Saturday, Jul 02, 2022
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Hindi Promotion

Efforts At Proselytising Hindi Abroad Have Fallen Flat Down The Ages

Efforts to promote Hindi overseas have been ongoing for decades. And both the UPA and NDA governments have strived to have the language adopted officially by the United Nations.

Coexistence, Light installation by Shilpa Gupta titled I Live Under Your Sky Too (2004-ongoing). Photo Credit: Shrutti Garg

Hindi may not be accepted as India’s official language by many non-Hindi-speaking states of the country, but successive Indian governments have spent time, money and energy to promote Hindi both at the United Nations in New York and across the world through its missions abroad.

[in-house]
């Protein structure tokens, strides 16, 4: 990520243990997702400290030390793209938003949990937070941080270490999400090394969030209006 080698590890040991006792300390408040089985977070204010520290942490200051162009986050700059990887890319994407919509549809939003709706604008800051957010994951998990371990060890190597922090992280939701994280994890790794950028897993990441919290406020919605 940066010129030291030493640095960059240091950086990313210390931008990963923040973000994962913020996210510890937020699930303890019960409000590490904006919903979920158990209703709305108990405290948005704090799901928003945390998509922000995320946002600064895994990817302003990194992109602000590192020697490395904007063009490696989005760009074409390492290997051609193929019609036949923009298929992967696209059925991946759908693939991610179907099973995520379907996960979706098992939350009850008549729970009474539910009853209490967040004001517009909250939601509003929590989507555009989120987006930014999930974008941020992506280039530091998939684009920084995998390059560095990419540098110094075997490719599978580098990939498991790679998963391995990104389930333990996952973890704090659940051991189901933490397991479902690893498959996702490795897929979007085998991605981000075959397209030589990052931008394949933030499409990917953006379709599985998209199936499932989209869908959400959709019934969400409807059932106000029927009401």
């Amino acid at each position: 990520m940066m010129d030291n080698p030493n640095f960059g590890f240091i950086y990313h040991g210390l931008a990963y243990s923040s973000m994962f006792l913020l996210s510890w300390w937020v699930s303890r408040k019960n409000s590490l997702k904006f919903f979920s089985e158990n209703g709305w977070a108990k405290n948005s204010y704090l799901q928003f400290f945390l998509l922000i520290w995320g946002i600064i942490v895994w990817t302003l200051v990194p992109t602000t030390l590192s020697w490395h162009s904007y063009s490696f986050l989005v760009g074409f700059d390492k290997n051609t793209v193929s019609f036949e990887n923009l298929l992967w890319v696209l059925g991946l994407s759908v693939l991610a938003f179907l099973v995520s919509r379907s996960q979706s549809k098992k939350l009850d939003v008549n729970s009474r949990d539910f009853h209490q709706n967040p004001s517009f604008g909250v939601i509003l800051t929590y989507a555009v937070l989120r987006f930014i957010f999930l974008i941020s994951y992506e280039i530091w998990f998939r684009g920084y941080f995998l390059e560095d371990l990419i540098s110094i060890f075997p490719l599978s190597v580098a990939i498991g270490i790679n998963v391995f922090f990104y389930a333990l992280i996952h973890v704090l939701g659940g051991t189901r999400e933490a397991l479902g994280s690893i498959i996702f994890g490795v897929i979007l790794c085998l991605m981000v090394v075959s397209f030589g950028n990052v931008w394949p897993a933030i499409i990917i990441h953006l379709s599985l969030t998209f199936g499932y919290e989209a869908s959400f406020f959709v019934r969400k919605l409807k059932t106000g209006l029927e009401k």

When India won independence from the British, English was seen as the language of the colonisers and rejected by nationalists for its association with the former rulers. In 1950, when the Indian Constitution came into force, the idea was to replace English with Hindi over a period of 15 years. But it was much easier said than done, with the southern states putting up stiff resistance at the imposition of a north Indian language. However, both the NDA and the UPA had, over the years, pushed for the spread of Hindi abroad. The thrust on taking Hindi overseas was mainly to keep Indian culture alive in countries that have a sizeable proportion of Indians. These were the children of former indentured labourers in Mauritius, Fiji, Suriname, Guyana, as well as Trinidad and Tobago. Many of their forefathers were Hindi speakers, so New Delhi hoped to establish linkages with these communities through Hindi. Now with the Indian diaspora spread across the world, and speaking a variety of languages, it makes little sense to promote just one Indian language. However, what began in the early years continues despite the changing profile of Indians settled abroad.

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